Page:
The earthquake size distribution follows, in most instances, a power law1,2, with the slope of this power law, the ‘b value’, commonly used to describe the relative occurrence of large and small events (a high b value indicates a larger proportion of small earthquakes, and vice versa). Statistically significant variations of b values have been measured in laboratory experiments, mines and various tectonic regimes such as subducting slabs, near magma chambers, along fault zones and in aftershock zones3. However, it has remained uncertain whether these differences are due to differing stress regimes, as it was questionable that samples in small volumes (such as in laboratory specimens, mines and the shallow Earth's crust) are representative of earthquakes in general. Given the lack of physical understanding of these differences, the observation that b values approach the constant 1 if large volumes are sampled4 was interpreted to indicate that b = 1 is a universal constant for earthquakes in general5. Here we show that the b value varies systematically for different styles of faulting. We find that normal faulting events have the highest b values, thrust events the lowest and strike-slip events intermediate values. Given that thrust faults tend to be under higher stress than normal faults we infer that the b value acts as a stress meter that depends inversely on differential stress.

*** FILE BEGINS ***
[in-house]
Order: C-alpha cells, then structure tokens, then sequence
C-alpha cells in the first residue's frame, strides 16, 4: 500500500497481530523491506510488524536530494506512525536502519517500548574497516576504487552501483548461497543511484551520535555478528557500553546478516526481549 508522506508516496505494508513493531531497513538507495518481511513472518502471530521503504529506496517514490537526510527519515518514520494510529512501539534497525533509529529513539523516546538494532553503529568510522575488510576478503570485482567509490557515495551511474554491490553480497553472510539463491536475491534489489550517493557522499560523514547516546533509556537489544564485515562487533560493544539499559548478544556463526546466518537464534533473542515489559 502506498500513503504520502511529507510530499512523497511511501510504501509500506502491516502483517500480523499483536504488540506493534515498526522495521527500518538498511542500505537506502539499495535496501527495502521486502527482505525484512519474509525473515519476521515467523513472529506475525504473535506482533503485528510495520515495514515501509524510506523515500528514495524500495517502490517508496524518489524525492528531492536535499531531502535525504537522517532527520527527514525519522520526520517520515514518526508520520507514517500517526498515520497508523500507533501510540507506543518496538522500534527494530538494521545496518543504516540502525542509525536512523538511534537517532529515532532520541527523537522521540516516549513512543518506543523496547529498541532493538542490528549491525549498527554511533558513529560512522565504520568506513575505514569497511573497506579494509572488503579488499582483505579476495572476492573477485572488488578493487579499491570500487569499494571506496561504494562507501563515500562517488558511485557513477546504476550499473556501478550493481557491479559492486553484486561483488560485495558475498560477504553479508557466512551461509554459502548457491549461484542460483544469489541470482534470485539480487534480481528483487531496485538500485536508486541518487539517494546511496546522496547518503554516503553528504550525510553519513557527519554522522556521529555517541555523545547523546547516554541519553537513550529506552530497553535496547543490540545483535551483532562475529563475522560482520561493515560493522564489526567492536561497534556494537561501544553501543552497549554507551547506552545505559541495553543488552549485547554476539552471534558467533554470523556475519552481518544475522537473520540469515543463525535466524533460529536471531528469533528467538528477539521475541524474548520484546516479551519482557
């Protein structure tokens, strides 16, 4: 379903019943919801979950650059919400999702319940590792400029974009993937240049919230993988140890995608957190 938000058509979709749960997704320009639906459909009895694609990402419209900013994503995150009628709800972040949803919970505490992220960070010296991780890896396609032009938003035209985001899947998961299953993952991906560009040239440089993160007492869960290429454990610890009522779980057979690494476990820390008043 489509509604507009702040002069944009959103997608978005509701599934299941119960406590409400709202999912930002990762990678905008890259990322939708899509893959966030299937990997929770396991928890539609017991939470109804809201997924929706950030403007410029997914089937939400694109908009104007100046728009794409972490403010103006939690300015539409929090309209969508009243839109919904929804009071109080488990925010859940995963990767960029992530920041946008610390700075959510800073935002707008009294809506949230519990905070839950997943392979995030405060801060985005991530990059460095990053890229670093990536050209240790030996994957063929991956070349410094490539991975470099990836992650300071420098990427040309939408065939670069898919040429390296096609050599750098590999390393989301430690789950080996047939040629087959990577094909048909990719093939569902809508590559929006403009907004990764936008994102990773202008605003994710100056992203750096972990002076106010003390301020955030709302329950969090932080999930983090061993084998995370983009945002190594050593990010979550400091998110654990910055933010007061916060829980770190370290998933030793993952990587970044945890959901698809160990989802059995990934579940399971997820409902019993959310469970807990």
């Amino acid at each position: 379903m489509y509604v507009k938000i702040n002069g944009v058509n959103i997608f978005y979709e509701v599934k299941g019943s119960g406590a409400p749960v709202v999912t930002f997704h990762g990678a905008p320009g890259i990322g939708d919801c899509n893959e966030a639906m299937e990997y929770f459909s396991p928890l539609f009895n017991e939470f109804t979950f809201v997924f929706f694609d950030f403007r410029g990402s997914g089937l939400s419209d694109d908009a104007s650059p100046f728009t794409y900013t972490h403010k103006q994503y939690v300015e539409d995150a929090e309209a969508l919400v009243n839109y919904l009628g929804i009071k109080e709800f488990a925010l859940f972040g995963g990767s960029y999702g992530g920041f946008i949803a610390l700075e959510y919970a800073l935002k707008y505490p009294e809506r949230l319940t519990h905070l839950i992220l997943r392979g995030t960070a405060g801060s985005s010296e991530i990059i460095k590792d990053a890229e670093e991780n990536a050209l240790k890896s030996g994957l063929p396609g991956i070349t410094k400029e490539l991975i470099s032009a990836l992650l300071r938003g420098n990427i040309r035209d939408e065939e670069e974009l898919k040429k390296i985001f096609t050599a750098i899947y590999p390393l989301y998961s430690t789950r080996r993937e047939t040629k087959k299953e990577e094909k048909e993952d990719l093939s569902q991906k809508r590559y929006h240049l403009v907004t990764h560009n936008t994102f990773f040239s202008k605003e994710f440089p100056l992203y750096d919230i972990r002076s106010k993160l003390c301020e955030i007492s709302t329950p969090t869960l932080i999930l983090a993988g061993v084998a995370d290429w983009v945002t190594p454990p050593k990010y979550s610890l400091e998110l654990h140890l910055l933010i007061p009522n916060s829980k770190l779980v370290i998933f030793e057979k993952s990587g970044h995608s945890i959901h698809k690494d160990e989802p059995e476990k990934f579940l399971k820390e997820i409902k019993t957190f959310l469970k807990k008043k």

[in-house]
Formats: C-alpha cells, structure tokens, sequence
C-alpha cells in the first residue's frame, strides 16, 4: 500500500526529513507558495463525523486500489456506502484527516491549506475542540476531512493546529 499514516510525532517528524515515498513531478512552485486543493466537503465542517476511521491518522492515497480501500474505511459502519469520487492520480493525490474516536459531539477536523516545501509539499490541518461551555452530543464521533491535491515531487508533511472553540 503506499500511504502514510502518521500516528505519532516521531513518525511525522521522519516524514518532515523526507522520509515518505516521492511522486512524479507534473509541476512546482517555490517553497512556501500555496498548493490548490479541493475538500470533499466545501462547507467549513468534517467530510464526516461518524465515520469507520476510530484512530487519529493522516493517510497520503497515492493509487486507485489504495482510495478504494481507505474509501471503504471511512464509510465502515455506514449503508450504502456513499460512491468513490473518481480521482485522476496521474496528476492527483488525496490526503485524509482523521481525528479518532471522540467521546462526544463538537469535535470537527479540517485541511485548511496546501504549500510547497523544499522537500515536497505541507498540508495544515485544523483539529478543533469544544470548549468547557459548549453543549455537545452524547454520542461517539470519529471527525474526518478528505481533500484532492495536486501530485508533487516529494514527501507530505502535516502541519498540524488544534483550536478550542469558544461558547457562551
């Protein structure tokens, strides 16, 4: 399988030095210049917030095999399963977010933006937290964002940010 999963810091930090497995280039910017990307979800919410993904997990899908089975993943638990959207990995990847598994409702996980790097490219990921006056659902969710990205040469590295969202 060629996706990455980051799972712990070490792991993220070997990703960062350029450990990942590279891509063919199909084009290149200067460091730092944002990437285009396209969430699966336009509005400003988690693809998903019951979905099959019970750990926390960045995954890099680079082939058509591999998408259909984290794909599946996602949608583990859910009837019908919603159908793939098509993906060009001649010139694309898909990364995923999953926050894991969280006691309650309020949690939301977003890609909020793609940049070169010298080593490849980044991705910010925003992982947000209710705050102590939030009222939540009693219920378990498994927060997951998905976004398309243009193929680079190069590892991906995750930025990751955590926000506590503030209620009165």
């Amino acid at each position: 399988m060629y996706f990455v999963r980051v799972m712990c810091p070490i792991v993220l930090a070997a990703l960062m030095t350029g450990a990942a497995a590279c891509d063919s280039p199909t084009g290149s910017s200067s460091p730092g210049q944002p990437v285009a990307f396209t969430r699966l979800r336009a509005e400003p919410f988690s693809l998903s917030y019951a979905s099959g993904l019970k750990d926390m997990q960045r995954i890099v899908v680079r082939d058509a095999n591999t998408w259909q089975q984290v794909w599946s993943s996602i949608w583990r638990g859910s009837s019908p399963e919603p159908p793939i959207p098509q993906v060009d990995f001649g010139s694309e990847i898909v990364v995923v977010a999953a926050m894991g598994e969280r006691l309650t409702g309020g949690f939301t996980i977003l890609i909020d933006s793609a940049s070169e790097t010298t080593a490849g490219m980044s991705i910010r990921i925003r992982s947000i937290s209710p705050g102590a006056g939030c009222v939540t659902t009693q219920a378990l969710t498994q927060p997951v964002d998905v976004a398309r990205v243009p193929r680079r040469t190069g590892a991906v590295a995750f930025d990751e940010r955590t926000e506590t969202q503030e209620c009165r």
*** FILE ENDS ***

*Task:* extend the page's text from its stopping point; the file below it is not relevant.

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We thank E. Hauksson, D. Giardini, M. Mai, M. Gerstenberger, D. Jackson, J. Woessner and G. Hillers for discussions. We thank the Northern California Seismic Network, US Geological Survey, Menlo Park, and the Berkeley Seismological Laboratory, University of California, Berkeley, for the catalogue including phase data, and the National Research Institute for Earth Science and Disaster Prevention for mechanism solutions of the Kanto-Tokai area.
Reprints and permissions information is available at npg.nature.com/reprintsandpermissions. The authors declare no competing financial interests.
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Schorlemmer, D., Wiemer, S. & Wyss, M. Variations in earthquake-size distribution across different stress regimes. Nature 437, 539–542 (2005). https://doi.org/10.1038/nature04094
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